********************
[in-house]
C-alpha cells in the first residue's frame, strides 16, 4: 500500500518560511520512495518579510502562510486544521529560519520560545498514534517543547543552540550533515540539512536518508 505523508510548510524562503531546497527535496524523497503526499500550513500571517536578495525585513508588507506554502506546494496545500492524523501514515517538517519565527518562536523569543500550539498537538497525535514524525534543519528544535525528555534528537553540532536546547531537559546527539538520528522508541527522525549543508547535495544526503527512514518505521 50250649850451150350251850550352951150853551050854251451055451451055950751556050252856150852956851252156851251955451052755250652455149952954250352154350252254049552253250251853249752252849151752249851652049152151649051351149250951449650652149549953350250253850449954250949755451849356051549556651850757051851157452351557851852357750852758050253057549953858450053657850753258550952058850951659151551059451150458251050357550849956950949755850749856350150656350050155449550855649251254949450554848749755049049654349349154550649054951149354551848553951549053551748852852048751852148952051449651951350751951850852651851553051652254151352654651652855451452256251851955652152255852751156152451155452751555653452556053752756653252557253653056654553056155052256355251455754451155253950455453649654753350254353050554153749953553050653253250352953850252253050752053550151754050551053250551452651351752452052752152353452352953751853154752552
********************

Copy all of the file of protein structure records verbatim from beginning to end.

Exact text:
[in-house]
C-alpha cells in the first residue's frame, strides 16, 4: 500500500518560511520512495518579510502562510486544521529560519520560545498514534517543547543552540550533515540539512536518508 505523508510548510524562503531546497527535496524523497503526499500550513500571517536578495525585513508588507506554502506546494496545500492524523501514515517538517519565527518562536523569543500550539498537538497525535514524525534543519528544535525528555534528537553540532536546547531537559546527539538520528522508541527522525549543508547535495544526503527512514518505521 50250649850451150350251850550352951150853551050854251451055451451055950751556050252856150852956851252156851251955451052755250652455149952954250352154350252254049552253250251853249752252849151752249851652049152151649051351149250951449650652149549953350250253850449954250949755451849356051549556651850757051851157452351557851852357750852758050253057549953858450053657850753258550952058850951659151551059451150458251050357550849956950949755850749856350150656350050155449550855649251254949450554848749755049049654349349154550649054951149354551848553951549053551748852852048751852148952051449651951350751951850852651851553051652254151352654651652855451452256251851955652152255852751156152451155452751555653452556053752756653252557253653056654553056155052256355251455754451155253950455453649654753350254353050554153749953553050653253250352953850252253050752053550151754050551053250551452651351752452052752152353452352953751853154752552